Conceived outside of marriage, "Tricia" had run away from home four times by the age of 16. She had been with several men, stolen her father's car, and abused drugs and alcohol. Her father had all but given up on her future, but his hope was renewed when Tricia entered the Smoky Mountain Children's Home, a facility operated by the Church of God (Cleveland, Tenn.) since 1920.
At 13, "Clayton" was failing school, getting involved with a gang, drinking, smoking and experimenting with drugs. His dad was in prison, and his mom was unable to handle him. As an act of desperation, Clayton's mother placed him in the children's home.
Tricia and Clayton are not unlike the hundreds of children who have lived at the home. Today on the 64-acre campus there are few traditional "orphans"--those whose parents are dead. Most of the children have at least one parent who has a genuine interest in their welfare. They realize this place nestled in the foothills of the Smoky Mountains National Park can offer a ray of light for their children's well-being.
"We call many of our kids 'orphans of the living,'" stated Assistant Director Mike Walker. "Children are a product of their environment and the turmoil of the last generation. Many kids come from the grandparents, who see the home as a rescue for the children of their children that are unable to offer proper parental care. The home is for abused, neglected and homeless children, and we offer quality care, which translates into hope and healing for at-risk children and youth."
Since 1949, the home has been located in Sevierville, Tenn., hometown of country singer Dolly Parton. The facility sits at the gateway into one of the most popular tourist destinations in the South, Pigeon Forge and Gatlinburg.
For its first 29 years, the Church of God Orphanage, as it was called, hop-scotched between properties in the denomination's hometown of Cleveland, Tenn., until in 1949 it inherited the former location of what is now Lee University.
Over the last 50 years, the home has physically changed, most visibly from the demolition of dormitories. Since the mid-1960s, nearly a dozen family cottages have been built on the campus, situated on roads named for notable personalities throughout the home's history.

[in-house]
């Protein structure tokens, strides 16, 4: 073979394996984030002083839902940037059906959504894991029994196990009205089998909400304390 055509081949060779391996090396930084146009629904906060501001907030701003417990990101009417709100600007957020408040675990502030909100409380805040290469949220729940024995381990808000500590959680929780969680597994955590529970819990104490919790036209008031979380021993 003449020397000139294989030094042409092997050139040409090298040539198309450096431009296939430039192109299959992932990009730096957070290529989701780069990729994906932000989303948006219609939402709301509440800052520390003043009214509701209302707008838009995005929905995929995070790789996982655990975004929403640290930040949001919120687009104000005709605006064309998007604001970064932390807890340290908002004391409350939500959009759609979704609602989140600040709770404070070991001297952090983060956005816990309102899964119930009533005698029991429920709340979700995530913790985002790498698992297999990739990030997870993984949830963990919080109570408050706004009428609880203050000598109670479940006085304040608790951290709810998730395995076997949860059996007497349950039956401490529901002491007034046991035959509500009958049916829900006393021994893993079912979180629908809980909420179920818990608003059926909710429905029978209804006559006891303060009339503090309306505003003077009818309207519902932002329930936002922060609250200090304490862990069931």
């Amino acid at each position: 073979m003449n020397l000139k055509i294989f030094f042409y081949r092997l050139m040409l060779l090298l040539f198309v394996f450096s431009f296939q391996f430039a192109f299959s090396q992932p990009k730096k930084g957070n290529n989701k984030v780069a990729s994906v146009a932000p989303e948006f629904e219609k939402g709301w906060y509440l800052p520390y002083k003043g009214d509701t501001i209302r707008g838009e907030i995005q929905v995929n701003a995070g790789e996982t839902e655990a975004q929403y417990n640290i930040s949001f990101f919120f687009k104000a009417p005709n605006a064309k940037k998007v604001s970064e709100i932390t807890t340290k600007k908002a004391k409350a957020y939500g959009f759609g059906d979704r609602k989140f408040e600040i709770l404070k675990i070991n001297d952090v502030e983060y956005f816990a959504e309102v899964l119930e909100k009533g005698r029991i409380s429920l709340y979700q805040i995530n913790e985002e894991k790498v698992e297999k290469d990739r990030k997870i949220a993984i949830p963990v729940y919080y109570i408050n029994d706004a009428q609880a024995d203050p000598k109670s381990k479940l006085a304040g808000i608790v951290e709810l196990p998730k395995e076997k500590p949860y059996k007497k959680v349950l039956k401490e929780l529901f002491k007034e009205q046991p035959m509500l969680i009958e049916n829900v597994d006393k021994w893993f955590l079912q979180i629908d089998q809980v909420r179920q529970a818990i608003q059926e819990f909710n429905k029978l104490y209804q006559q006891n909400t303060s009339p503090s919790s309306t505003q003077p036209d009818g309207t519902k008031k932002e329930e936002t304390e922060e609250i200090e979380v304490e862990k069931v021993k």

The cottages house up to eight children and are under the supervision of house parents. Several of the residences have been built through fund-raising drives conducted by Church of God congregations in several states and carry such names as Rocky Top, Old Dominion and Home Sweet Home Alabama.
In an effort to more accurately reflect the facility's ministry, the name was changed last year from the Church of God Home for Children to Smoky Mountain Children's Home. Although still supported by the Church of God, the home now seeks and receives grants and funds from dozens of agencies, trusts, foundations and individual benefactors.
Additionally, the home reflects the denomination's commitment to minister not just to children. Currently under construction on campus is a $2.5 million residential facility for widows of ministers.
Since Clayton came to the Home three years ago, he has been selected "Best Christian Character" by his peers, has been on two missions trips, leads worship in an RV camp and teaches Tae Kwon Do. He will soon graduate from high school and, if he chooses, will have his college tuition paid through the Home.
After one year at the home, Tricia has not run away and believes she has been given the chance she needed to prove she can straighten out her life. She too is expecting to graduate soon.
"I always thought I had to have a boyfriend to be accepted," Tricia said. "But I recently broke up with a nice guy because I needed to prove to myself that I could be independent. The home accepts people from so many different backgrounds, and it doesn't matter what you have done in the past. You get a new start here. There are people that love you, care about you and want you to succeed."